LP joining House ruling coalition
THE LIBERAL Party (LP) will join the “Coalition for Change” led by Partido Demokratiko Pilipino-Lakas ng Bayan (PDP-Laban) to support incoming President Rodrigo Duterte’s legislative agenda in the 17th Congress.
Speaking in a radio interview on Sunday, Speaker Feliciano Belmonte Jr. said President Aquino, the LP chair, had given the party the go-signal to support Duterte and his handpicked Speaker, incoming Rep. Pantaleon Alvarez of Davao del Norte province.
Belmonte said most of the 115 House members who won the May 9 election as LP candidates expected to shift to the PDP-Laban coalition, but Caloocan Rep. Edgar Erice, LP political affairs chief, said neither the party nor the President had signed off on the plan for the LP to support Duterte.
“There is no party decision as far as I my knowledge is concerned that mandates party members from not joining the minority or vice versa,” Erice said on Sunday.
“The party as a whole wants to be part of the majority. And we are negotiating it,” Belmonte said.
He said the majority of LP members joining the ruling coalition would carry the mantle of the party while the handful who would stay with the minority “need not retain the name LP or be associated with the majority LP.”
The decision to join the majority was meant to comply with Duterte’s directive that all LP members joining the majority must join PDP-Laban if Belmonte and the LP would be the minority bloc.
To firm things up
Belmonte said he had not signed the declaration of support for PDP-Laban and Alvarez because he was planning to call a meeting to firm things up after the proclamation of Duterte.
“A week ago, we both agreed what to do, which means to say that he (Alvarez) will accept the LP as a party within the coalition,” the Speaker said, pointing out that the LP coalition in the 15th and 16th Congress did not require members of the Nationalist People’s Coalition or United Nationalist Alliance (UNA) to switch to the ruling party.
Belmonte said the President, who served three terms in the House, had taken a “realistic attitude” toward the LP’s decision to cooperate with Duterte’s party in the 17th Congress.
“He prefers that the LP go with the majority and vote, support President Duterte and Congressman Alvarez. He prefers that [the LP] move as a group,” Belmonte said.
“But he knows that will not happen. He is realistic to know all of that because he went through this before,” Belmonte said, noting that the LP split up into two factions—one with Senate President Franklin Drilon and the other with Buhay Rep. Lito Atienza—during the Arroyo administration.
Erice, however, claimed that in the LP meeting with the President in Malacañang last week, the party agreed to ally itself with PDP-Laban if some members would be named committee chairs.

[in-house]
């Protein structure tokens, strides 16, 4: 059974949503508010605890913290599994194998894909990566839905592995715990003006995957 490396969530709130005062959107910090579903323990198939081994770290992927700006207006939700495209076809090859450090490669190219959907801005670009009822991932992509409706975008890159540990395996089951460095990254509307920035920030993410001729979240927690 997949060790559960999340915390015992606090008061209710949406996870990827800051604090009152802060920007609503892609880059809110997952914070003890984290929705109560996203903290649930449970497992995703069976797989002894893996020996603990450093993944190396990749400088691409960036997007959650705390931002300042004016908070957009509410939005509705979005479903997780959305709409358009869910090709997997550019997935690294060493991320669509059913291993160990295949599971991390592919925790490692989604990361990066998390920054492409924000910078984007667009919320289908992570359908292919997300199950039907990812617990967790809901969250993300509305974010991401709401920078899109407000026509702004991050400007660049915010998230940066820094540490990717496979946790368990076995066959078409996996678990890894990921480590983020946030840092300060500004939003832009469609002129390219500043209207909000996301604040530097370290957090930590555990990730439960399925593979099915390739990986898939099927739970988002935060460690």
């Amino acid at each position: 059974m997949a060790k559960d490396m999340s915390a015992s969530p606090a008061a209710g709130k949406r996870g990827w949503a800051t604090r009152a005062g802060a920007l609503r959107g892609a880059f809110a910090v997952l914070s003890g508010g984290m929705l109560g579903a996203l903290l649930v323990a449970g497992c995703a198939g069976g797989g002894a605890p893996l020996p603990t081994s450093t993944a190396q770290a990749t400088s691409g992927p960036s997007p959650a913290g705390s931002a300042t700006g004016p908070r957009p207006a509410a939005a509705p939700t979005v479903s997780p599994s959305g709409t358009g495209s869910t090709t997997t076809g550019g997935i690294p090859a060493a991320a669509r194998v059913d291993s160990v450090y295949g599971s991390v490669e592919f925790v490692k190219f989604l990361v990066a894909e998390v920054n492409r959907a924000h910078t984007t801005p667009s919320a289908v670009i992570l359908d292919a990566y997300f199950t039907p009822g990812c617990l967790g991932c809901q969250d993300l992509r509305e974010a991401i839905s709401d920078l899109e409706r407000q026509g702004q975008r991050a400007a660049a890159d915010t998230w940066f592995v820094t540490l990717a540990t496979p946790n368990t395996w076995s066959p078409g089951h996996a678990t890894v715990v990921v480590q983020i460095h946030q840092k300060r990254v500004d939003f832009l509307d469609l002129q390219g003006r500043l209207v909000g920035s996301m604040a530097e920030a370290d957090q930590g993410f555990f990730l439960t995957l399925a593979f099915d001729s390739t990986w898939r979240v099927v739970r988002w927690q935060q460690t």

He said that without an equitable share, Belmonte would run for Speaker and, with Alvarez’s superior numbers, possibly end up as the minority leader.
“The LP will respect individual members who would want to join the minority, but they will have to inform the leadership,” Erice said.
He said he would stay in the minority as an LP member “to provide a different view of things.”
Belmonte said LP members who campaigned for losing presidential candidate Mar Roxas would not look bad in the majority because this was a tradition in the House.
He cited as an example the allies of the late Speaker Ramon Mitra Jr. who abandoned Laban ng Demokratikong Pilipino (LDP) less than a week after Mitra lost the 1992 presidential election to Fidel V. Ramos.
“I first became a congressman in 1992, and I see this (turncoatism) every year. I hope we can change the system. But under our current Constitution, almost everybody can form a party. I guess it’s something that we have to expect,” Belmonte said.
He said he felt betrayed that some of his closest allies had abandoned the LP and switched to PDP-Laban, but he had accepted it because it was the reality in Philippine politics.
But overall, Belmonte said he did not feel bad that some LP members had decided to switch to the new ruling party because their motives were reasonable—some just wanted to ensure the continued flow of projects to their districts, and others wanted to advance their careers by getting better positions.
With 290 House members fighting for the spoils, however, Belmonte said it was likely that some would not get any share and stay with the opposition.
The LP is not the only party vying to lead the minority in the House, as UNA and the Lakas-Christian-Muslim Democrats have also signified their interest to serve as fiscalizers.
With two months to go before the 17th Congress sits, Belmonte said a lot of things could still happen, including the usual horse trading between parties.
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